How Much Rice Bran To Feed?
Rice bran is typically supplemented at a rate of 1-2 pounds (0.45-0.9 kg) per day.
How much rice bran is in a serving?
The portion of rice that we do not consume may be extremely nutritious. According to a study published in the open-access journal Rice, rice bran has a high nutritional value and is an abundant source of proteins, fats, minerals, and micronutrients such as B vitamins.
- Rice bran, which is separated from whole grain rice during processing and fed to animals, may have health and nutritional benefits for humans, according to researchers from Colorado State University.
- According to Professor Elizabeth Ryan, the corresponding author: “According to the USDA, a single 28-gram serving of rice bran provides more than half of a person’s daily vitamin requirements, including thiamine, niacin, and vitamin B6.
Traditionally, rice bran is considered a cheap source of fiber and only useful as a source of lipids, such as cooking oil. Because it is considered an animal feed, it has not been utilized extensively in human health and nutrition, but its high nutritional value warrants greater public health attention.” The researchers employed a method known as food metabolomics, or “Foodomics,” which employs a sophisticated biochemical technique called mass spectrometry to identify and quantify the abundance of numerous different molecules in a food.
Assessing three U.S. rice varieties previously used in human dietary intervention trials, the researchers identified 453 metabolites, including 65 that had been shown to have potential medicinal and health-promoting properties and 16 that had not been previously reported for rice bran. Prof. Ryan stated: “We investigated the amino acids, vitamins, cofactors, and secondary metabolites present in rice bran because we believed they contribute to its medicinal and nutritional value.
We were surprised to discover that cofactors, vitamins, and amino acids account for nearly half of the total number of small molecules.” In addition to anti-inflammatory, anti-microbial, and anti-hypertensive properties, a literature search conducted by the authors revealed that some of the compounds they identified in rice bran had been shown in previous studies to possess these and other properties.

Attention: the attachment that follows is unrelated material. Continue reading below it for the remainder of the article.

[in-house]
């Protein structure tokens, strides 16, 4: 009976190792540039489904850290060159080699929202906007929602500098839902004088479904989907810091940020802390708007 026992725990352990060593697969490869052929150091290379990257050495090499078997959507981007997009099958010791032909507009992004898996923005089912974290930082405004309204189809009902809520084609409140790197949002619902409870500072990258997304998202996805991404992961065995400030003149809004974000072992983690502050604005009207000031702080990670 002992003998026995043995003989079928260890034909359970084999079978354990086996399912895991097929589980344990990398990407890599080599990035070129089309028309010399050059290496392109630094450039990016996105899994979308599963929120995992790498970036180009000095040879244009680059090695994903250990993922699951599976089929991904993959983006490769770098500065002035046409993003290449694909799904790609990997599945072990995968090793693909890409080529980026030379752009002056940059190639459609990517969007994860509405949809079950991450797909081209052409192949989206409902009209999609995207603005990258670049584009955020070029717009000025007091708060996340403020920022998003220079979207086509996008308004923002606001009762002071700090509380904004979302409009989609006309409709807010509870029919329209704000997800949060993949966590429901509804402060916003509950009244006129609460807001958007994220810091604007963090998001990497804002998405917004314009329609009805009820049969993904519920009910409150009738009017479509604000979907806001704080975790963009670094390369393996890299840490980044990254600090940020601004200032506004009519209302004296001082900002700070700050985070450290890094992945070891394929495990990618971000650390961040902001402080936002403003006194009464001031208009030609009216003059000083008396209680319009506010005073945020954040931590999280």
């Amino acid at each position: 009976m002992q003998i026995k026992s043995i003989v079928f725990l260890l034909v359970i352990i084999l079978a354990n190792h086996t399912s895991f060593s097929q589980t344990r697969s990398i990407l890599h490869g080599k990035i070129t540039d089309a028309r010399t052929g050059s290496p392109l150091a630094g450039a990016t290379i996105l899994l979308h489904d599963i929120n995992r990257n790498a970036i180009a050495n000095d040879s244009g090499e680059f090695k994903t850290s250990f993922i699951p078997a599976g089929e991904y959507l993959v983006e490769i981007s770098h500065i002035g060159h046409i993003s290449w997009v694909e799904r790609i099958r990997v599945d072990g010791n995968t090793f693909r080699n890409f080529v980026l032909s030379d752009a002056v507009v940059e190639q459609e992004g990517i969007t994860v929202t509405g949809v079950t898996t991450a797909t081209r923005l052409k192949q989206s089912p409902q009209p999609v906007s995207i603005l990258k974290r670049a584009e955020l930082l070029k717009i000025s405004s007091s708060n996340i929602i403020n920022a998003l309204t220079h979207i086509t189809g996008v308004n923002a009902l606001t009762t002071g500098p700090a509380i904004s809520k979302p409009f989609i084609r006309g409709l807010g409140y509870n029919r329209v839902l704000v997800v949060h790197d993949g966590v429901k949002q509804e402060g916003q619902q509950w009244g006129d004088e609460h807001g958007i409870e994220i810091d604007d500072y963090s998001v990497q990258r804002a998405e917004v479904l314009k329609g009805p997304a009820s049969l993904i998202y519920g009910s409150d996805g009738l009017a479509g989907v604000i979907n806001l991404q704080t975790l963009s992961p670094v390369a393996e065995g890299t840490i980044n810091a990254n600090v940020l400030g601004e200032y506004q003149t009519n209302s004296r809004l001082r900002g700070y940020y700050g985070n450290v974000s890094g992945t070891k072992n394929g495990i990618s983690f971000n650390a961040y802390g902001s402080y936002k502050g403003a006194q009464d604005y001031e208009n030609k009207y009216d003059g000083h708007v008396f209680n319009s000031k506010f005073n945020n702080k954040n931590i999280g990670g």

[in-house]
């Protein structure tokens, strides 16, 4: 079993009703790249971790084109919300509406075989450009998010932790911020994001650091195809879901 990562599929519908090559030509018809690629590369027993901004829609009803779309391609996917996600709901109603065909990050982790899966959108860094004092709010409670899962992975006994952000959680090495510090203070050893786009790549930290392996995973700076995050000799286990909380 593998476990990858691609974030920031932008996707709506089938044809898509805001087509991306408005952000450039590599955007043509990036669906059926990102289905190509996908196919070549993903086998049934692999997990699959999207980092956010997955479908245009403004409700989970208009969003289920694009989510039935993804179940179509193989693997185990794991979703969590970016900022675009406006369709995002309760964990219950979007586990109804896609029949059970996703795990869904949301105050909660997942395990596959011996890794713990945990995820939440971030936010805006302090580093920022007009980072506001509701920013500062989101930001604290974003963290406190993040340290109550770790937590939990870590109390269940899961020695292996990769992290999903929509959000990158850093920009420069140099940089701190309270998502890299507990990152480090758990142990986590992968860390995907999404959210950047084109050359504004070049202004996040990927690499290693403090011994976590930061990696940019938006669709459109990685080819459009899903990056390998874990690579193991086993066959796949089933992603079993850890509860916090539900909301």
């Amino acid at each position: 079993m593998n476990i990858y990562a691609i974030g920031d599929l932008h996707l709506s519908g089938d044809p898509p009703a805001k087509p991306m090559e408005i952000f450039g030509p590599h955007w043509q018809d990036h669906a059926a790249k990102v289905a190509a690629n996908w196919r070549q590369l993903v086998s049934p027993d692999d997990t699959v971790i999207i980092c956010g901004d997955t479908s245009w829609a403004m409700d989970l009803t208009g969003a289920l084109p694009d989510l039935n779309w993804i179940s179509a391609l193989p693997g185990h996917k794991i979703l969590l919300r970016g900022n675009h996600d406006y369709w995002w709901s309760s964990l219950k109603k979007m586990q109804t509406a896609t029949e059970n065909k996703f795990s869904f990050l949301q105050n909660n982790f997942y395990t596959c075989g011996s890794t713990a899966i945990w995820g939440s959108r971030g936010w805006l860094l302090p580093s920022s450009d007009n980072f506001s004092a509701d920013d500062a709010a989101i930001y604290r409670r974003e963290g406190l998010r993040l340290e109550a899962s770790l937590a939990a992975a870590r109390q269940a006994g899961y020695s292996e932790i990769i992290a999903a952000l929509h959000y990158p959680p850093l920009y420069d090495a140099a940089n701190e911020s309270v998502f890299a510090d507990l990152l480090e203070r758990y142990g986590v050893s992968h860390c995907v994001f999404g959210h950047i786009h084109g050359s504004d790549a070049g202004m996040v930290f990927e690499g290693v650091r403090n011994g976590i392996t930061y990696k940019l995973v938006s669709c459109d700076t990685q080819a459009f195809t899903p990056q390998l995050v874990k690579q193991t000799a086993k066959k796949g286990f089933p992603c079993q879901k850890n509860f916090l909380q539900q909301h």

- Rice bran also has a protein content of 12-15%, which merits attention as it could aid in addressing a major global health concern: nutritional deficiencies. Prof.
- Ryan stated: “For over half of the world’s population, rice is an essential staple food.
- It is cultivated in over 100 countries.
- Rice bran as a food ingredient could provide more than 400 distinct compounds, and it is likely that many of these compounds work in concert to provide health benefits.” The biochemical composition of rice bran merits further research for nutritional therapies and medical food applications, she added, despite the fact that only limited information was available on how well the human body can utilize individual compounds after ingestion.
-ENDS-Media Contact Anne KornPress OfficerBioMed CentralTel. : +44 (0)3192 2744 Email : [email protected] To the editors: Rice Bran Metabolome Contains Amino Acids, Vitamins & Cofactors, and Phytochemicals with Medicinal and Nutritional Properties, according to a research paper.
- Zarei et al Rice 2017 DOI: 10.1186/s12284-017-0157-2 The article is accessible at.
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What side effects does rice bran have?
Rice bran is safe for most individuals to consume orally. Increasing the amount of bran in the diet may result in irregular bowel movements, intestinal gas, and stomach discomfort during the initial weeks. Rice bran added to baths is POSSIBLY SAFE for most people, but it can cause itching and skin redness.